Bicycle touring Morocco

maroc 12For two weeks in April 2014, I cycle toured Morocco with a buddy Tom. We pedalled from Marrakech to the Sahara (nearly) over the Atlas Mountains, ate a lot of tagine, drank a lot of water and mint tea and had our brains boiled by the midday sun. Oh, and I got sick – very sick – which trashed our plans somewhat.

That said, I think Morocco is a great country to explore by bike and I’m itching to get back there. The mountains are superb and the potential great for some fine dirt road touring amid towering peaks and barren plains.

Tips for touring this country based on my limited experience would be:

  • It is possible to tour Morocco without a tent and camping gear as the country is well-served by auberges where cheap digs can be secured, particularly if you are travelling as a pair. However, if you do wish to camp, bring a freestanding tent as ground conditions can be tricky both wild and in campsites. Gas and meths are hard to source too. On the rare occasions I did boil water, I used a wood burning Honey Stove and I’d take one again.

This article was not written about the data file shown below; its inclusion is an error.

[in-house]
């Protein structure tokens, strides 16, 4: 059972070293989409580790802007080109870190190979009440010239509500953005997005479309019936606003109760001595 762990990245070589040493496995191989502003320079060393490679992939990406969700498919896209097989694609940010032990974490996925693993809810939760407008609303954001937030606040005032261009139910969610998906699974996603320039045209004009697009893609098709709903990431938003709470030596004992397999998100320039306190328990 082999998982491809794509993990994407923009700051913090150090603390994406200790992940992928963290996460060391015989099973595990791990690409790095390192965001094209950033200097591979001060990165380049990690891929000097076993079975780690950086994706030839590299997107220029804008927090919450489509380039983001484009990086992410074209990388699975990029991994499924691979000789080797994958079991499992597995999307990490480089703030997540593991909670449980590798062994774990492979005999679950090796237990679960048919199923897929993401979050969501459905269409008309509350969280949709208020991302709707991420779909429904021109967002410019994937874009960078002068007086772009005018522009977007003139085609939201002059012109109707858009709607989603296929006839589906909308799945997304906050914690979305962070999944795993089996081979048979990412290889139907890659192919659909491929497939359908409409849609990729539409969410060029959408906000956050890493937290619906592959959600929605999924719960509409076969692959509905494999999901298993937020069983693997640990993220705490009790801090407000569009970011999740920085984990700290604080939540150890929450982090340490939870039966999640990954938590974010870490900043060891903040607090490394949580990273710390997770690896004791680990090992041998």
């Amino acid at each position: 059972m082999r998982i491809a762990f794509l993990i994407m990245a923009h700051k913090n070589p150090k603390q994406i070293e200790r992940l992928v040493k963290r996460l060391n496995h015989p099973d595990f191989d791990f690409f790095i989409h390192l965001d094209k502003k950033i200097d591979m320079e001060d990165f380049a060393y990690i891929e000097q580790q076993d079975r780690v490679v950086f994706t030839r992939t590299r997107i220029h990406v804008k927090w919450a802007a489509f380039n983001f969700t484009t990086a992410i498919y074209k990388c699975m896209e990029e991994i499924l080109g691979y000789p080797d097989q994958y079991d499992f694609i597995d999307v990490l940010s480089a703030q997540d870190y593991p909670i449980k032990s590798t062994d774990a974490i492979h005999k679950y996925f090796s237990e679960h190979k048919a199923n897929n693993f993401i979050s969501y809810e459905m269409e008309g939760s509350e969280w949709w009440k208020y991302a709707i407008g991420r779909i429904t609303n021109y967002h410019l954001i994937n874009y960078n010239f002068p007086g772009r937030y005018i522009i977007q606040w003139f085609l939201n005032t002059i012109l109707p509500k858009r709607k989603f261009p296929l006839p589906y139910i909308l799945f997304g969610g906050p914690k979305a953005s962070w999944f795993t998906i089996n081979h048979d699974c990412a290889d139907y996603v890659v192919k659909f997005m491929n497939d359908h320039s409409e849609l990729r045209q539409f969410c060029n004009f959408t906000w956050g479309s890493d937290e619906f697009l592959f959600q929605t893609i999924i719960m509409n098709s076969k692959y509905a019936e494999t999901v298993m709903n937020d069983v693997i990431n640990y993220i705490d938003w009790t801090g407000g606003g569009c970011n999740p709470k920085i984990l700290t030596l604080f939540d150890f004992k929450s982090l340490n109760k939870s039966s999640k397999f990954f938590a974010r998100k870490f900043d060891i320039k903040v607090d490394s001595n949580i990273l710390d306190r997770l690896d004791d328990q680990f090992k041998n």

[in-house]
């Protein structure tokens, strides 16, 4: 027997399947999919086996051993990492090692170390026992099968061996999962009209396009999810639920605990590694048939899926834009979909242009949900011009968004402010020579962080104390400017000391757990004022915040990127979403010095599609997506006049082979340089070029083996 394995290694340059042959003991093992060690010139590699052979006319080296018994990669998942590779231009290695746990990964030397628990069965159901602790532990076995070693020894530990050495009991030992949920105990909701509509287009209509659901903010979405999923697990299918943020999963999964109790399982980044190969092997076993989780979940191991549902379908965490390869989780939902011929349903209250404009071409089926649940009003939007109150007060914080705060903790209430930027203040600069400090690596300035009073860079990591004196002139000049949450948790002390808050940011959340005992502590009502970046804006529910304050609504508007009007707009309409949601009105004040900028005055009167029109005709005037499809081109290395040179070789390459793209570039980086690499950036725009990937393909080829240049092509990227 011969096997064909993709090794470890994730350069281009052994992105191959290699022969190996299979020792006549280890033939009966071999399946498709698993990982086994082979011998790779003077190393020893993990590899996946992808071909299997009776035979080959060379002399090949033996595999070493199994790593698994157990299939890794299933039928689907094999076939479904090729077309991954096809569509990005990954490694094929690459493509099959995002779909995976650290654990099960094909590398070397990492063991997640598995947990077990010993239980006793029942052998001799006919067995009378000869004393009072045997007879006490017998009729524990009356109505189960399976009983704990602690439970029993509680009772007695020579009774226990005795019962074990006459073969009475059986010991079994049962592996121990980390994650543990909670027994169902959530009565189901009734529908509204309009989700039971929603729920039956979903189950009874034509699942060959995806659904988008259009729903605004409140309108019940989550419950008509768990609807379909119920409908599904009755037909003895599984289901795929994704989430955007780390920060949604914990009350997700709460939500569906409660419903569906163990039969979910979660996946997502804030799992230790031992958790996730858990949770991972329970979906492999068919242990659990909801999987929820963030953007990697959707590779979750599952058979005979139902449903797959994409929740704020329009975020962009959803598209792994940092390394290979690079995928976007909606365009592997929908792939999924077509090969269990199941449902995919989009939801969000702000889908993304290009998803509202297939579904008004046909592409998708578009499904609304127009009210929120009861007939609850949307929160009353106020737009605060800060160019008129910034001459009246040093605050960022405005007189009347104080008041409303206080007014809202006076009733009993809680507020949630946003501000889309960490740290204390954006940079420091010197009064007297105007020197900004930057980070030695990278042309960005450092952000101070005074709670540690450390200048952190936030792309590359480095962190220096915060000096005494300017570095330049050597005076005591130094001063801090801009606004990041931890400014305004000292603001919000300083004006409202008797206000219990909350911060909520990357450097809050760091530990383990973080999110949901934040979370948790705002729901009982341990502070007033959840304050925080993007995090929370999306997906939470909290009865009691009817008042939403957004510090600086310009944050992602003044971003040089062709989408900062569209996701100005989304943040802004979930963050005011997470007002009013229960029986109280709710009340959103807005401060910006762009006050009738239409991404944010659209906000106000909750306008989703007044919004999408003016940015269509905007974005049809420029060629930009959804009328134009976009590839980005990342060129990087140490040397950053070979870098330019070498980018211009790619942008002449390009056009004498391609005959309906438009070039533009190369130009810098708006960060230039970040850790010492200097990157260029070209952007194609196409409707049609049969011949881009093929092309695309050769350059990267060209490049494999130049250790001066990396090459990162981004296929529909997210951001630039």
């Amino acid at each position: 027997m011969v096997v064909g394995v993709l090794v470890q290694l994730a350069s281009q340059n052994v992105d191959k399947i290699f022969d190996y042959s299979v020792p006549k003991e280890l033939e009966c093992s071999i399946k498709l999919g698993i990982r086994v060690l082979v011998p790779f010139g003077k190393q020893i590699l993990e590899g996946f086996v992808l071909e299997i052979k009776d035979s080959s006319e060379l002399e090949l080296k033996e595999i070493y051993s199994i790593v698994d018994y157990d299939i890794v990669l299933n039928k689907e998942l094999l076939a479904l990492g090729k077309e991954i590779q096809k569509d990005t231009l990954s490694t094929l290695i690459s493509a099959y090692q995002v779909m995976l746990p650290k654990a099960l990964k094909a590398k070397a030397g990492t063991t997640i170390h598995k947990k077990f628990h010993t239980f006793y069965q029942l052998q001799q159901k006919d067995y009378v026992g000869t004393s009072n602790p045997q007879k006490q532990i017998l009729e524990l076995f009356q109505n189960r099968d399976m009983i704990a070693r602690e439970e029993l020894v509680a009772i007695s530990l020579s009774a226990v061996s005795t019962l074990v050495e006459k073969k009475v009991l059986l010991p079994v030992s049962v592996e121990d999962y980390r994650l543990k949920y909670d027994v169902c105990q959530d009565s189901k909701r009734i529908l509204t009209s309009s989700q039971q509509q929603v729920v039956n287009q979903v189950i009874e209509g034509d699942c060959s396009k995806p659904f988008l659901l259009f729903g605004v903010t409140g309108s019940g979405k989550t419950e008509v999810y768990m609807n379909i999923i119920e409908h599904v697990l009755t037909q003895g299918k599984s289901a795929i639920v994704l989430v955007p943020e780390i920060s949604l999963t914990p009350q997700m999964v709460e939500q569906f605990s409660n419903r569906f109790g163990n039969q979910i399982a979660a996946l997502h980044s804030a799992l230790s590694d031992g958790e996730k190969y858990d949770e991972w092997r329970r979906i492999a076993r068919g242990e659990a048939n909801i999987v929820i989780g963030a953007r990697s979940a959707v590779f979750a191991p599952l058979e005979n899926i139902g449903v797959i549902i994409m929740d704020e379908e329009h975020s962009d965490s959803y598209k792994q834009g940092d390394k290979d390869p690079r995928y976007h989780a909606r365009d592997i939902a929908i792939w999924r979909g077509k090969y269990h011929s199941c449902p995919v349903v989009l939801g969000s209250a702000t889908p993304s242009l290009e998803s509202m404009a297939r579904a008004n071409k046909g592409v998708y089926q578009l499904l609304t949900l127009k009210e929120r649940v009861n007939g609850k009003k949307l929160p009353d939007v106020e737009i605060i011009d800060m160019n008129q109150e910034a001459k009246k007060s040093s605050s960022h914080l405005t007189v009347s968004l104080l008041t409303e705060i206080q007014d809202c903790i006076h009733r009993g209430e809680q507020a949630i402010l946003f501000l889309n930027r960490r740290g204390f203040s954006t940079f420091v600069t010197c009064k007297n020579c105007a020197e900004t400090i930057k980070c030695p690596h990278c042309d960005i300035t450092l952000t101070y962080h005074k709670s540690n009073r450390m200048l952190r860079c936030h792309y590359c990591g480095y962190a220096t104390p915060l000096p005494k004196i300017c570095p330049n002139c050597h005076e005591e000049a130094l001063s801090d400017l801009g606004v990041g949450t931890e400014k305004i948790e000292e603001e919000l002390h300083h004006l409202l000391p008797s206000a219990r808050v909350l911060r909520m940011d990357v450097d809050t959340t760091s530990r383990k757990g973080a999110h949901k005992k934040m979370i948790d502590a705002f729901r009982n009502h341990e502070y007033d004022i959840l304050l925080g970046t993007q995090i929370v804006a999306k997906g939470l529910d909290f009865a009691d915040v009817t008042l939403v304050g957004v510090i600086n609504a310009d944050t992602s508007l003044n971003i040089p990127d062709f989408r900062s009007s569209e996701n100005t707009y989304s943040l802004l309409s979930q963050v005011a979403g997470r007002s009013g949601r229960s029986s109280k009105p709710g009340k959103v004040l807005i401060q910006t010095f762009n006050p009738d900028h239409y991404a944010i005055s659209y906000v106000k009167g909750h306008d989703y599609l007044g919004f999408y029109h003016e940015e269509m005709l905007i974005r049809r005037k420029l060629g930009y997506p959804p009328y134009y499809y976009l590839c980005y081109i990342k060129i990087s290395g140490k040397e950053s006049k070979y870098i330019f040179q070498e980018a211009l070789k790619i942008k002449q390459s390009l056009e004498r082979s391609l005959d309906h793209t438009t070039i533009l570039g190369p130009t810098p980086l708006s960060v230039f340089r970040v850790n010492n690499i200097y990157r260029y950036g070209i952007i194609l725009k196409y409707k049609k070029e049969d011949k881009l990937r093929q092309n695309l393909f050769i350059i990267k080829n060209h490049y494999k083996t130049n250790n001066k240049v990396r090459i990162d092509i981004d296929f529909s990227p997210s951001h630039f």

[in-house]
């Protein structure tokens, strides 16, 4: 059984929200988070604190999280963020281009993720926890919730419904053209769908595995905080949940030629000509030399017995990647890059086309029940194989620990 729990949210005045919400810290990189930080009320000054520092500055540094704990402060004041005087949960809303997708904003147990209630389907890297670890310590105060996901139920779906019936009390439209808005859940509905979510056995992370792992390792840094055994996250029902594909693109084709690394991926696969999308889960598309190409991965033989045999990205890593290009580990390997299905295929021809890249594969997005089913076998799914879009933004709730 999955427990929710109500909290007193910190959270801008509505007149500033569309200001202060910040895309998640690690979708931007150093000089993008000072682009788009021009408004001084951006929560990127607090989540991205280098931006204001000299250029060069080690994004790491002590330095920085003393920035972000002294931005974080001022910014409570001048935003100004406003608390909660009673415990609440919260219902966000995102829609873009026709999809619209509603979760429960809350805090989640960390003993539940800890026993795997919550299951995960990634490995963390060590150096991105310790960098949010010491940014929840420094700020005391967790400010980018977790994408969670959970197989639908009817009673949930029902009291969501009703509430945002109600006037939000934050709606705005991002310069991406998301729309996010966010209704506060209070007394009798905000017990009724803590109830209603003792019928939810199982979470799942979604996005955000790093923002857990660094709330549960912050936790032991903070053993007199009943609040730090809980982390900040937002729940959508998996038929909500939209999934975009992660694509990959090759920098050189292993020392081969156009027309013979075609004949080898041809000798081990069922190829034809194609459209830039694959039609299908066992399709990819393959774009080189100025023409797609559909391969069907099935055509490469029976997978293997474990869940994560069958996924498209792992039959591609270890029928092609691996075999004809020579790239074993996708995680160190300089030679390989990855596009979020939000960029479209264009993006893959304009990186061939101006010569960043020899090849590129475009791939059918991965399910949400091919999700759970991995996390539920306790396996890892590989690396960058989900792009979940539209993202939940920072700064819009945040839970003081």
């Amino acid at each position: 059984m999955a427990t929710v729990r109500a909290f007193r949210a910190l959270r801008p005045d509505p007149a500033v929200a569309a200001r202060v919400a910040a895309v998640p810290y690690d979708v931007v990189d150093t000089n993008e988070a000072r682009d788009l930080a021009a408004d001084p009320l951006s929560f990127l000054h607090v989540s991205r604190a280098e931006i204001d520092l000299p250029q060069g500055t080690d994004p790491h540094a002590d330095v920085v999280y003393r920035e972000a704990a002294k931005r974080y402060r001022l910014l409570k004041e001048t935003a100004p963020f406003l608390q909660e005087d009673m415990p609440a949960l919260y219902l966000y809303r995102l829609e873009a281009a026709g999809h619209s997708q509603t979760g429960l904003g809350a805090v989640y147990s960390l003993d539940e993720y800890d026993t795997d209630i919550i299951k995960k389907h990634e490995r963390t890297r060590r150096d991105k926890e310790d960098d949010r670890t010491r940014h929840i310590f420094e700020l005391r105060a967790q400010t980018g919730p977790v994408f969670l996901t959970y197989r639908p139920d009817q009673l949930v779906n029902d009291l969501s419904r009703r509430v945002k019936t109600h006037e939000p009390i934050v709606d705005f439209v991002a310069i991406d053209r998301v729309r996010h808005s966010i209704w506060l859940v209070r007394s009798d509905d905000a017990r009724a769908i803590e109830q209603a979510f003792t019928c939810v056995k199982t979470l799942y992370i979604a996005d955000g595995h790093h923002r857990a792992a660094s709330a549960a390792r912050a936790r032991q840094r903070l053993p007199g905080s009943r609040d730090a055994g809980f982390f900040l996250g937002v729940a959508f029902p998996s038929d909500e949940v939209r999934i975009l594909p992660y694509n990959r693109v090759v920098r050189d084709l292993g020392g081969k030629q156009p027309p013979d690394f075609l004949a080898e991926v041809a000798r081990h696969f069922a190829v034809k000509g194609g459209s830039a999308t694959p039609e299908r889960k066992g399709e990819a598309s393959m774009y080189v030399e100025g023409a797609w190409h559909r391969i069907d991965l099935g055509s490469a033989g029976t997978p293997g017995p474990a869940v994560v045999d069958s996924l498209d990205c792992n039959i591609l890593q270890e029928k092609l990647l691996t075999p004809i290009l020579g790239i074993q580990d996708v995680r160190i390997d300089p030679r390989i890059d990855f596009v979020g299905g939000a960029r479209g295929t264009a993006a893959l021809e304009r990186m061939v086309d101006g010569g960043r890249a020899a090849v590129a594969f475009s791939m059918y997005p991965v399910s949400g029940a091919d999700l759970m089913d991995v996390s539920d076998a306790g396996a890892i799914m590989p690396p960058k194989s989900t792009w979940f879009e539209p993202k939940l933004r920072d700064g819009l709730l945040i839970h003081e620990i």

• If you are flying into Marrakech, it might be prudent to book a riad or hotel that offers airport transfer. This can save a lot of hassle when you land and help you navigate the labyrinth of streets and alleyways in the medina.
  • Bring a good toolkit and plenty of spares (Although there are numerous moped and bike repair shops, even in small towns. Most seemed to have welding gear should the worst happen.)
  • Cycling in towns and cities can be manic, particularly Marrakech. Be positive. Motorists can be impatient so exercise care when cycling on any road.
  • Try Moroccan wine and beer, it can be very good.
  • Taking bicycles by bus is relatively easy, although it pays to reserve your seat on the busy CTM routes.
  • A grasp of French will come in handy outside the major cities.

Trip posts:

Maroc and roll

Days one and two – surviving Marrakech before the ‘Yabba Yabba Yabba!’

Day three – Up on the roof

Days four and five – Let’s get haute

Days six and seven – let the bad times roll

Days 8 and 9 – Next stop: the Sahara (kind of) to Take Your Time

If you have any questions, please drop me a line.

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